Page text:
Monday, June 30, 2008

Feminism and Jelly

The cherries on our tree are getting ripe, and it’s time for the yearly canning and bottling festival to begin at our house. (Well, can it be called a “festival” when it’s just one person? It probably looks more like a comedy of errors to the untrained eye.) Every year, I do my best to utilize everything possible from our yard, so I bottle jams, jellies, fruits, salsas, relishes, and pickles. Generally, anything that I can do boiler method is fair game. I don’t have a seal on my pressure cooker, so meats and veggies are currently frozen. I also dehydrate anything possible from herbs to fruit to sun-dried tomatoes.

So, as I was starting to pick the cherries last night, I was reminded of a conversation with my not-legal-father-in-law last year. He finds it odd that I consider myself a feminist while at the same time participating in a pastime that is traditionally very linked to the role of housewife. (Strangely, Bub’s obsession with cleaning doesn’t strike him as conflicting at all. Then again, she doesn’t say much about feminism or politics in general. Perhaps he doesn’t realize that she, too, is a feminist?) So, is feminism incongruent with apricot jam?

According to Wikipedia, “feminism is a discourse that involves various movements, theories and philosophies that are concerned with the issue of gender difference, which advocate equality for women, and campaign for women’s rights and interests.”

I guess I need to articulate why I do this – something I’ve never really done before. Why is home canning important to me?
#1: I’m cheap. I’m notoriously “frugal.” I’m consumed with saving money – or at least trying to. (This has always been a challenge for us because we are rarely on the same page when it comes to money matters.) In addition to being tight, I cannot stand to waste anything. So, when we moved into a home with mature fruit bushes and trees, I knew that I would need to do something with all of the food.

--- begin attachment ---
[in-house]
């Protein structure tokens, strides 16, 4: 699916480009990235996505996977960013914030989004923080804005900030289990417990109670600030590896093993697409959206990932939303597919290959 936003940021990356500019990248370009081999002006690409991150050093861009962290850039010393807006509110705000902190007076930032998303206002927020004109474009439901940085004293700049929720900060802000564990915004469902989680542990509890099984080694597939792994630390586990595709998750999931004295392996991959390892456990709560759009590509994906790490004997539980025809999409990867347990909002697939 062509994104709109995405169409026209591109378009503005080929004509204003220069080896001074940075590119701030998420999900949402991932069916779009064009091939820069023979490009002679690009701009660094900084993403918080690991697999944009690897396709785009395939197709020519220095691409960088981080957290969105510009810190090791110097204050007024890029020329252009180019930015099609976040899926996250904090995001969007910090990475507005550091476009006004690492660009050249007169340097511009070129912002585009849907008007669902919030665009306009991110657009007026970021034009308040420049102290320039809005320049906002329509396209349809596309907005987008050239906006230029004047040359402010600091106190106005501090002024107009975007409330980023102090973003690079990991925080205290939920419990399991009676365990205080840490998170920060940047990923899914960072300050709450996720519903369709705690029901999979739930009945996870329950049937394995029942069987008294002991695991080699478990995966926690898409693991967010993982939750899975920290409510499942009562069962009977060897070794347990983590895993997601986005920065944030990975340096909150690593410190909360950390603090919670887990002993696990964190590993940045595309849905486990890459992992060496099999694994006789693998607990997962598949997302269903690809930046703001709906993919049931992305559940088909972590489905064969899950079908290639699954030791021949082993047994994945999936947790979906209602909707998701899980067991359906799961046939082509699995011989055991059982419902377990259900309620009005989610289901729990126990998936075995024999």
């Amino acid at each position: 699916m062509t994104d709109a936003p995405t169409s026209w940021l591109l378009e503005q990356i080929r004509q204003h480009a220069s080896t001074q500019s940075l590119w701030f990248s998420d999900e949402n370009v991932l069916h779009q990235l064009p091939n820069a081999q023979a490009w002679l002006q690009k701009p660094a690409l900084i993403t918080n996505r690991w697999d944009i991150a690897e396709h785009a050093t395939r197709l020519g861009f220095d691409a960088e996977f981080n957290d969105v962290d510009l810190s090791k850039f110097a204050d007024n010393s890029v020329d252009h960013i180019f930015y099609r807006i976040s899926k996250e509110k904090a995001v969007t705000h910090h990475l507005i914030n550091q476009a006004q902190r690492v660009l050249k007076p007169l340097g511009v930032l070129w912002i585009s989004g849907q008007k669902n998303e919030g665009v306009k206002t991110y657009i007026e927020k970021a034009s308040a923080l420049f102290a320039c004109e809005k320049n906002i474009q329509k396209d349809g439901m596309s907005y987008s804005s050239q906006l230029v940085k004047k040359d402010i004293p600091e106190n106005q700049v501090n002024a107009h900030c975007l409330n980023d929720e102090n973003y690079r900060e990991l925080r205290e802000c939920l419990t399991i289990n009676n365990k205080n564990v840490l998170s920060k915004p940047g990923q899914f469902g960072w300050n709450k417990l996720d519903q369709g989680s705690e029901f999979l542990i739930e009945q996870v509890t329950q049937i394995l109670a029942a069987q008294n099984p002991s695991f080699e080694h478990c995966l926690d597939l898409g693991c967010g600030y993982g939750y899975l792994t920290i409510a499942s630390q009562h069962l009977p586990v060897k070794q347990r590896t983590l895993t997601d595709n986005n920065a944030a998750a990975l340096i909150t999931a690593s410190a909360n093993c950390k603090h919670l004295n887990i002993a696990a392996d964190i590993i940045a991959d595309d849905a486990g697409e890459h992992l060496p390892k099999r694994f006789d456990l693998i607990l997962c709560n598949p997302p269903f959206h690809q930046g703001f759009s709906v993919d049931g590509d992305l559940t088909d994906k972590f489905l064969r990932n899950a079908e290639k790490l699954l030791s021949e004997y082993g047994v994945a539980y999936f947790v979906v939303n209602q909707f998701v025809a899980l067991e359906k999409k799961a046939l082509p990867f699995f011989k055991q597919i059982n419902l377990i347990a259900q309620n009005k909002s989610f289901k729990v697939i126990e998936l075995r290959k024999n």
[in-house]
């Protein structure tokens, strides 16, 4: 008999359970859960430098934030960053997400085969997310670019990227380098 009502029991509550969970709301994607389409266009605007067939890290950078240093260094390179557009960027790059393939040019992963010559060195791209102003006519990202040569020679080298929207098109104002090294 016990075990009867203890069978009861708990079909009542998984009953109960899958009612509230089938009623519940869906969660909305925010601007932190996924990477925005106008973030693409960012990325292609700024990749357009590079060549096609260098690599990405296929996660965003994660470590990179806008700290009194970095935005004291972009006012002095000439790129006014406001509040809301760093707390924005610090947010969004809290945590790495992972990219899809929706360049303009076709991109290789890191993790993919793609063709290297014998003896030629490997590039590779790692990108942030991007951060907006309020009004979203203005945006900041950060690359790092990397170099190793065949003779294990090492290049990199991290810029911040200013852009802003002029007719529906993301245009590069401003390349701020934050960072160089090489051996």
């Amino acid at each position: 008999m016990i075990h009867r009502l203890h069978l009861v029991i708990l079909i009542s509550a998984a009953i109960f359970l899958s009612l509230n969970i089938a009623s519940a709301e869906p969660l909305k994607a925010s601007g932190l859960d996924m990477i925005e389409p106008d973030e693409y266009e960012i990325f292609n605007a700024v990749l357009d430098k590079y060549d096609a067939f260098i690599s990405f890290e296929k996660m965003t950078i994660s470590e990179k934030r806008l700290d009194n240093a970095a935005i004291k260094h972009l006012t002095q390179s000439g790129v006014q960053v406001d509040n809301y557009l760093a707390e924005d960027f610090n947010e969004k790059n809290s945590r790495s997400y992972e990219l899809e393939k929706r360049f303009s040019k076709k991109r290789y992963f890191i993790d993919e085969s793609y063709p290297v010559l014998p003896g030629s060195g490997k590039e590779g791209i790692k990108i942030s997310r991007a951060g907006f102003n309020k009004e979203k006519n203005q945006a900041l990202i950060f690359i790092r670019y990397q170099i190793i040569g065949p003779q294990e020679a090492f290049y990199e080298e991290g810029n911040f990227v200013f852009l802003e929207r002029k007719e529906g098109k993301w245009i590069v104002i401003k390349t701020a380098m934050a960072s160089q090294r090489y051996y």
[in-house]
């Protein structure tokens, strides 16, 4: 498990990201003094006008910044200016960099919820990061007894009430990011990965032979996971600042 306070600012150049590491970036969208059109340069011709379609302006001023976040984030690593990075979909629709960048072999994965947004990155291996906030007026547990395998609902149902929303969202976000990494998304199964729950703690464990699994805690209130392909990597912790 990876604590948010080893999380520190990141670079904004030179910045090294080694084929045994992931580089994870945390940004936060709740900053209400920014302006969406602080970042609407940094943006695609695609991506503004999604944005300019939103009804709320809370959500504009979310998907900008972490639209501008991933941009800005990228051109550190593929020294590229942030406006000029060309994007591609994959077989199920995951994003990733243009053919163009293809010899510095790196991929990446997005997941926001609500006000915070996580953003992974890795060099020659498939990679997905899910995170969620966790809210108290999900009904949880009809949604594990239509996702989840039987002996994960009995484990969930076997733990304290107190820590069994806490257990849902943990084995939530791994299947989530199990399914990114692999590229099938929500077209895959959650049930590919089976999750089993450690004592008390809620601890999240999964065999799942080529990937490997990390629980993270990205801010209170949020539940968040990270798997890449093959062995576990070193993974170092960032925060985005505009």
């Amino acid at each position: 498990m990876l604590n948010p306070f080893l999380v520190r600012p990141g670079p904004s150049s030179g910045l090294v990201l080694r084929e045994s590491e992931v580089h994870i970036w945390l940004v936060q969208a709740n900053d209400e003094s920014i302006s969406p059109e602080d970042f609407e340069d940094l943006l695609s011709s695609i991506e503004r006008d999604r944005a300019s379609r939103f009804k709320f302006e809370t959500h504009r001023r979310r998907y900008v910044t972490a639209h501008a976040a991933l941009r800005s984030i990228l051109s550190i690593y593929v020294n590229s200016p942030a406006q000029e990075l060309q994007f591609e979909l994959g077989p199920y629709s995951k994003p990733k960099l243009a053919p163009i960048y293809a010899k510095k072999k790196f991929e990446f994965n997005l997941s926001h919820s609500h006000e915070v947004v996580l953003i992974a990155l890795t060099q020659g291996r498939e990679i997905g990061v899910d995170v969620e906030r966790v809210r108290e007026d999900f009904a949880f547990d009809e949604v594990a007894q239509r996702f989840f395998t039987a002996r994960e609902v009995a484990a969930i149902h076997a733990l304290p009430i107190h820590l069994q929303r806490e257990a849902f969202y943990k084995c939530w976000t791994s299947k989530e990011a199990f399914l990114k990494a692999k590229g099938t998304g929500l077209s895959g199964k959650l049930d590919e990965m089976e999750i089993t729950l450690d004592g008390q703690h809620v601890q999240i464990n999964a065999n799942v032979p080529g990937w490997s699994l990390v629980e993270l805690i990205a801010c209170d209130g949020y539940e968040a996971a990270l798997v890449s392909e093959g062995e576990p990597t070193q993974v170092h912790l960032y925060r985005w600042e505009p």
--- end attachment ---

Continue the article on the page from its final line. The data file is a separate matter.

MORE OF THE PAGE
#2: I’m green-ish. I love the green movement. I love all of the things that it teaches. I’m trying to incorporate green changes/choices into my life. I firmly believe that food should be purchased in season, that we are simply funding terrorists with our dependence on so much foreign oil, that food shouldn’t be transported great distances before being sold (except bananas – call me a hypocrite), that compost is a good thing, and that – although it’s hot and uncomfortable – I don’t always need the AC to be blasting.
#3: The real reason (even though it’s easier to claim/explain the first two.) is that it is part of my past. It’s my herstory and the herstory of the women who came before me – women who always seemed to remain optimistic in spite of tough emotional, financial, marital and social pressures – women who were resourceful and creative, who could take a scrap of material and an ear of corn and make an entire meal appear upon a beautifully set table – women who raised the animals, worked the land and sweated alongside the men, but unlike the guys, were expected to clean up afterwards – and, not surprising when you considering where I live and my family ancestry, women who walked across the prairies with the handcarts, forced from their homes because of bigotry and persecution. Women to whom I can draw parallels in many ways.